Alberta small business confidence has fallen to a record low and taken national sentiment to the lowest since 2009, a Canadian Federation of Independent Business survey shows.
The index for the western province hit hardest by the drop in oil prices fell to 34 in September from 40.4 in August, the lowest in tracking back to 2008. Alberta also set a record with 24 percent of companies saying they are in “bad shape” versus 26 percent in “good shape,” the CFIB said in a report Thursday.
“Business optimism in Alberta plummeted sharply once again in September,” the report said, with the province’s index falling from 54.8 in January. “Short-term hiring plans grew even weaker with 26 percent of owners expecting to cut full-time staff while only 13 percent intend to hire.”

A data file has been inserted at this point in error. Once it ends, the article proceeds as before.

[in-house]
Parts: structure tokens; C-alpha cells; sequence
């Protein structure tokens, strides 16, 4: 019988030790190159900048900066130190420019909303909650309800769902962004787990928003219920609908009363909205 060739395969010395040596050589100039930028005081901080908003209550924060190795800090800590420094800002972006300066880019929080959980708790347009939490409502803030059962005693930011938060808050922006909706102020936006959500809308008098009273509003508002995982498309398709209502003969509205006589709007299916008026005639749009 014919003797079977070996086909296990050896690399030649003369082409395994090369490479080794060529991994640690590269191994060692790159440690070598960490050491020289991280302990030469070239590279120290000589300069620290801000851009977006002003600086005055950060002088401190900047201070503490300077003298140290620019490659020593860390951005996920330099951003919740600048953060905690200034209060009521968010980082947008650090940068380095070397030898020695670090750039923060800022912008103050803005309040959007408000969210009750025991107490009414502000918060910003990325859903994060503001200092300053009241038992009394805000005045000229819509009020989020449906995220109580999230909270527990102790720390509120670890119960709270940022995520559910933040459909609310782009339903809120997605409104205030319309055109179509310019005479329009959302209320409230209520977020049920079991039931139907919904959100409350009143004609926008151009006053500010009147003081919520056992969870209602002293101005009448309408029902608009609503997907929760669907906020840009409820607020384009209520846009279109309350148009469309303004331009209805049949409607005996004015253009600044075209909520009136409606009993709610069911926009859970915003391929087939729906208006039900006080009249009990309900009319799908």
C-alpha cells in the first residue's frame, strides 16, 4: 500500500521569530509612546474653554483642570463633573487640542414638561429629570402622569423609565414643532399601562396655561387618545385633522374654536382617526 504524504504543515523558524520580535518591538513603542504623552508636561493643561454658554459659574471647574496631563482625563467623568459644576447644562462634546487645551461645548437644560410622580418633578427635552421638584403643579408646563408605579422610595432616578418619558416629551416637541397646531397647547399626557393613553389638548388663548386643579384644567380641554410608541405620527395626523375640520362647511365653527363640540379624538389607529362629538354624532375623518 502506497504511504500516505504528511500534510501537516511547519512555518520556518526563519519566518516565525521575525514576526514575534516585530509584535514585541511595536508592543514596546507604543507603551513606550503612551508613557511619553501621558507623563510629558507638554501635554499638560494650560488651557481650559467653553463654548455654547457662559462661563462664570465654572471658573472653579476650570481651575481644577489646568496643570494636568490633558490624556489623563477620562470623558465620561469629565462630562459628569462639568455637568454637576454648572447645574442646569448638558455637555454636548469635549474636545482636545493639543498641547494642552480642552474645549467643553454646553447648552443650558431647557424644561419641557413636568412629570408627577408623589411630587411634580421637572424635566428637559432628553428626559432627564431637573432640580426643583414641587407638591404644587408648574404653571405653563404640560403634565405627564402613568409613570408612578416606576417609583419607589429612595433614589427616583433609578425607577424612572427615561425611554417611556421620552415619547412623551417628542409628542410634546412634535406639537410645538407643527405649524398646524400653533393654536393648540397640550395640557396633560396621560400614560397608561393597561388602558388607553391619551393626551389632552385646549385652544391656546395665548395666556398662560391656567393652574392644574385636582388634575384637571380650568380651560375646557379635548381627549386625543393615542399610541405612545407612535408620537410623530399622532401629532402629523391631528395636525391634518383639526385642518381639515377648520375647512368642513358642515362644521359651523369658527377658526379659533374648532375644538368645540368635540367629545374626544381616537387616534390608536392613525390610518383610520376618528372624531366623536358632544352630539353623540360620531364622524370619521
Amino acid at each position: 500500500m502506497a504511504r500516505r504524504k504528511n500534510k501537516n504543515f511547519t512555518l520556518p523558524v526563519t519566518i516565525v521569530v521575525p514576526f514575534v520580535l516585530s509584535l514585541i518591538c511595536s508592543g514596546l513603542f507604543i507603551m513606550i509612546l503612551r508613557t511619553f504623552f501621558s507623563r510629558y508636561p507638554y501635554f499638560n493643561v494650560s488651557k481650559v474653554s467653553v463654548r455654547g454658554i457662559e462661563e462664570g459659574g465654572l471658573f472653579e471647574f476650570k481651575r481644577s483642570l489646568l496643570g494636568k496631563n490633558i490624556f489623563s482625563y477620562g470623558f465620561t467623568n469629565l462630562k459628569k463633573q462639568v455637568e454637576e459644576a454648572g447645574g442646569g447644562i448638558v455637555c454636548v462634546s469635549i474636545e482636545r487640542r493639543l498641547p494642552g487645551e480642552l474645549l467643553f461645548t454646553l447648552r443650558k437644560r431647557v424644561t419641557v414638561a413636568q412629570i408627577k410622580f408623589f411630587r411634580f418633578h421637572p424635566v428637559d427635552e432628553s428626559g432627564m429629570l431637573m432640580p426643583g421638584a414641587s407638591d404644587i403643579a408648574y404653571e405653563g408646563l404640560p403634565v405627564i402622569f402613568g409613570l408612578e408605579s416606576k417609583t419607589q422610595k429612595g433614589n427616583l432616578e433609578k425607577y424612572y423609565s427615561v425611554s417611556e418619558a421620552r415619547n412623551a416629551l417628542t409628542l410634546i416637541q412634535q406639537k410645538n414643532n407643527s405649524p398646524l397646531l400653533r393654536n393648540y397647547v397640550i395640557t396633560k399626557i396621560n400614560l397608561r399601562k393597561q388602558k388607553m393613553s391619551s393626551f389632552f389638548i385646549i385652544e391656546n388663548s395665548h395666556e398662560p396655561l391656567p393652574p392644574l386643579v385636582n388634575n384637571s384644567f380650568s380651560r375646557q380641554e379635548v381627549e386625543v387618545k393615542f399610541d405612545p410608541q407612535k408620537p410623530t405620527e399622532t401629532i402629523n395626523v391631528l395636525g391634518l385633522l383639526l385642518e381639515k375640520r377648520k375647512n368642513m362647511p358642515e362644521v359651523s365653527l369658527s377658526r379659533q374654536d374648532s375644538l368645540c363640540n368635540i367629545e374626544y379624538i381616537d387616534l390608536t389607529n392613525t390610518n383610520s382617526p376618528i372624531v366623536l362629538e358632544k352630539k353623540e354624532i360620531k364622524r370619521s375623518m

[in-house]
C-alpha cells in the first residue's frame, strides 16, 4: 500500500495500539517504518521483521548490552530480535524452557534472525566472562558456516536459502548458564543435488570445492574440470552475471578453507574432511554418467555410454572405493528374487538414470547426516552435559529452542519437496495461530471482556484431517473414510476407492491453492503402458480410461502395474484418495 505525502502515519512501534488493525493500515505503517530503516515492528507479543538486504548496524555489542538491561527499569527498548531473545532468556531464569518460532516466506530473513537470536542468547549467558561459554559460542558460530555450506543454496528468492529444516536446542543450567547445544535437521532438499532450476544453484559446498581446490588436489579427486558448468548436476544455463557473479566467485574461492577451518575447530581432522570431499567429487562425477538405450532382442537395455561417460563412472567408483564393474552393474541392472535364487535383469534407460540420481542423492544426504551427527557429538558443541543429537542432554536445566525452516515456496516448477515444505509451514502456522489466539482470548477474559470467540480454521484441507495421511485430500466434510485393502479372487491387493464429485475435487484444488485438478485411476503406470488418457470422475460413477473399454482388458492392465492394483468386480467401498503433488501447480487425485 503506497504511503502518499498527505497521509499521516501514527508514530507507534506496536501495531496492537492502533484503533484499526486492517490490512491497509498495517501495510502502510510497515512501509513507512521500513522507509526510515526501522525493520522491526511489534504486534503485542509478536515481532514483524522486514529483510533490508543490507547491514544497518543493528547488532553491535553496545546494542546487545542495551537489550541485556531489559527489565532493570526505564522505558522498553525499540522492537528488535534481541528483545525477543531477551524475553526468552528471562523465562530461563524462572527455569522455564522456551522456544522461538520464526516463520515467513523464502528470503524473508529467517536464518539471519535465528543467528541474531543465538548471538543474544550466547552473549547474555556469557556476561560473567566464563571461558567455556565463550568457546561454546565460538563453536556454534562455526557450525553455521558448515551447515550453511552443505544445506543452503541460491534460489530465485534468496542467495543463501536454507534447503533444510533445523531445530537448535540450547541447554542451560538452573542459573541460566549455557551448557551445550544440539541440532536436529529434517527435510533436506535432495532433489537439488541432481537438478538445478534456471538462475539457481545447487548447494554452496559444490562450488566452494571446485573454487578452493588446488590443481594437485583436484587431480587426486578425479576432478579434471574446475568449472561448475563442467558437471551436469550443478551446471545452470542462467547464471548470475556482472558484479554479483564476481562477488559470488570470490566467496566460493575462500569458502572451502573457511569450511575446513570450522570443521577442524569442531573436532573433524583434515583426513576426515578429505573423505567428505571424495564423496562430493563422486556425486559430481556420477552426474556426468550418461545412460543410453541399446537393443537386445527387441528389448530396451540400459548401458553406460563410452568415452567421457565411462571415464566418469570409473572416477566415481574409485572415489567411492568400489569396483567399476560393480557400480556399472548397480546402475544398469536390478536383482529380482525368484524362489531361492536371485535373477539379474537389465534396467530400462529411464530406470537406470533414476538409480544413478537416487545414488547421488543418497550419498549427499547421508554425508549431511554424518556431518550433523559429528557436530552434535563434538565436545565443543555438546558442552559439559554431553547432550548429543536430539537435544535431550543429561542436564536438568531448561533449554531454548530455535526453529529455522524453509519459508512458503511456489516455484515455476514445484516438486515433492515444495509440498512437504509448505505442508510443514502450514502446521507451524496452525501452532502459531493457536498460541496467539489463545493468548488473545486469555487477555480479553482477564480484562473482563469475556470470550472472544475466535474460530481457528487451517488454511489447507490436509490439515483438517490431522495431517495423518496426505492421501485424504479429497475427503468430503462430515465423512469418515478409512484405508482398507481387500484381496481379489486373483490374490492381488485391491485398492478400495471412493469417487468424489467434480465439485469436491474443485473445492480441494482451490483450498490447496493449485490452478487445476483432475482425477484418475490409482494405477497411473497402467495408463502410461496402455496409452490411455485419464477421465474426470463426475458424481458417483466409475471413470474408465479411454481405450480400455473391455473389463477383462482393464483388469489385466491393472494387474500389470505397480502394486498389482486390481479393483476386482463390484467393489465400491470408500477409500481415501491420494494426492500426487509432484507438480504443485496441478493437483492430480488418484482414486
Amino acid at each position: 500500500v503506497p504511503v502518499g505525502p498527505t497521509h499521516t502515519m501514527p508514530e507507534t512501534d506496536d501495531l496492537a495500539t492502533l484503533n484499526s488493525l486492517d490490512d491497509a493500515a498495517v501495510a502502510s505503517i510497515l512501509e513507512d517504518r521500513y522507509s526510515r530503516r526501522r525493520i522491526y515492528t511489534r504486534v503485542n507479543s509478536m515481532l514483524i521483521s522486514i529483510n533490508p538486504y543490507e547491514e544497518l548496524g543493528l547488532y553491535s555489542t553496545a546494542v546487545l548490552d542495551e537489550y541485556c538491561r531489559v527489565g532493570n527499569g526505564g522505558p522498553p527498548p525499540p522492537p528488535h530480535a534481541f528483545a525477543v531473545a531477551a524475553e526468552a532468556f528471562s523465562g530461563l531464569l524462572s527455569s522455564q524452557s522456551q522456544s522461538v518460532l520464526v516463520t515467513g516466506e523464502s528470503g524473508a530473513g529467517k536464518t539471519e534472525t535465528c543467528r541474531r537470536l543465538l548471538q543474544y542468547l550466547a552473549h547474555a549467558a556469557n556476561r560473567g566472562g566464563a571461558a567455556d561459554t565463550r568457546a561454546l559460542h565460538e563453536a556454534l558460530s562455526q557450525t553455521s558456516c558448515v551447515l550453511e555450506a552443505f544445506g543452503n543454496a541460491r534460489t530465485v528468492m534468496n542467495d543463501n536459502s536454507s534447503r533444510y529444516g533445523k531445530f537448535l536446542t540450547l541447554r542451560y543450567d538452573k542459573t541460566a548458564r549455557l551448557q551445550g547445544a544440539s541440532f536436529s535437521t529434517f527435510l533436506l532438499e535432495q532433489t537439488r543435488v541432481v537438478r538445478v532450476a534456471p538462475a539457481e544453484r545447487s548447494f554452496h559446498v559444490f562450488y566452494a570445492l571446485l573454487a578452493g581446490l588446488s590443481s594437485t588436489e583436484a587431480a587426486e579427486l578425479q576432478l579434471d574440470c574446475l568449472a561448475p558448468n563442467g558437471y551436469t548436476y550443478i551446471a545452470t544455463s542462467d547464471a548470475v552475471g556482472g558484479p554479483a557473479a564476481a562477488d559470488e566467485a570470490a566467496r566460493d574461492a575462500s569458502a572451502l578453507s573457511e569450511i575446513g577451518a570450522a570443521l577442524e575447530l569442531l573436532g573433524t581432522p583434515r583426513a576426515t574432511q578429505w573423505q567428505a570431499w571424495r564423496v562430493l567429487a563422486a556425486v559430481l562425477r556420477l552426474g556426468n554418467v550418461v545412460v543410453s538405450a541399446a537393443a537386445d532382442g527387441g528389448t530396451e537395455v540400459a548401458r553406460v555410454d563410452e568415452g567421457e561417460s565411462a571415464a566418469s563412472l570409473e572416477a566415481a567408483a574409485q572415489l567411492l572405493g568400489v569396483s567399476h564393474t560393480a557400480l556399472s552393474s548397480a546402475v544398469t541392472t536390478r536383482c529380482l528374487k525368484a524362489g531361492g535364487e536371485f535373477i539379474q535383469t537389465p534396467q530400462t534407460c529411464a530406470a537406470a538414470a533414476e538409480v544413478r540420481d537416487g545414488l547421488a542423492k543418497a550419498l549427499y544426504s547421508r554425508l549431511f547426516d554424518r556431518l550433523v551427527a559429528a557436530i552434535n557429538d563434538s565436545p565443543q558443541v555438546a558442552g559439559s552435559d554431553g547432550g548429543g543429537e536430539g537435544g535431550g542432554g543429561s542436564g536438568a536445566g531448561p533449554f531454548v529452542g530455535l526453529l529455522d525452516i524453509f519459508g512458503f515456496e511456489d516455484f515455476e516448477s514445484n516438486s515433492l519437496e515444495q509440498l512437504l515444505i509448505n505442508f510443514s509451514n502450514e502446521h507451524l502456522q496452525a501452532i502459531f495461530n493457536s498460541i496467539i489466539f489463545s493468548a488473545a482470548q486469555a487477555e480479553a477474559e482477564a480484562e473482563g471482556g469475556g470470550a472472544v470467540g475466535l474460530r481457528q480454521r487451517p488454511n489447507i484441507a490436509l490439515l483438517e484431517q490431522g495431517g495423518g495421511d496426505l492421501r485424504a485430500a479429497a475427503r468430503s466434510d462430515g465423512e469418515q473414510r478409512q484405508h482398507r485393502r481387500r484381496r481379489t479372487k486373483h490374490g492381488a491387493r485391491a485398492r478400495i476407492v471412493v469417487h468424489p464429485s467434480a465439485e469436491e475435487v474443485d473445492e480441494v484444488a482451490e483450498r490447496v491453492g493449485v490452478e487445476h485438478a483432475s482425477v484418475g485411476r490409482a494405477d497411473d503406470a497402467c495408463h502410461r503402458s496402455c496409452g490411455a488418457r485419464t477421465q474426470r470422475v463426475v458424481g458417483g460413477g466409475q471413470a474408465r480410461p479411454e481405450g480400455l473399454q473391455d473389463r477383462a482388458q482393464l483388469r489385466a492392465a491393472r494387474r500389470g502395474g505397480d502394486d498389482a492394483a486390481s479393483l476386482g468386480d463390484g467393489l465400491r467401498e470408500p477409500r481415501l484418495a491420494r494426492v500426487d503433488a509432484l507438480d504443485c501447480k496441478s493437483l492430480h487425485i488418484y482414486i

Canada’s economy shrank in the first half of the year as the drop in crude oil prices below $50 a barrel, from more than $100 last year, led companies to cancel investment and fire workers at higher-cost projects in Alberta. Policy makers have said that the rest of the economy is regaining momentum as the lowest Canadian dollar since 2004 and a U.S. recovery is boosting non-energy exports.
The national CFIB index declined a fourth month to 56 from 56.7 in August, reaching the lowest since April 2009. Readings greater than 50 suggest owners expect an improvement over the next year, and a level of between 65 and 70 is consistent with an economy growing at its potential.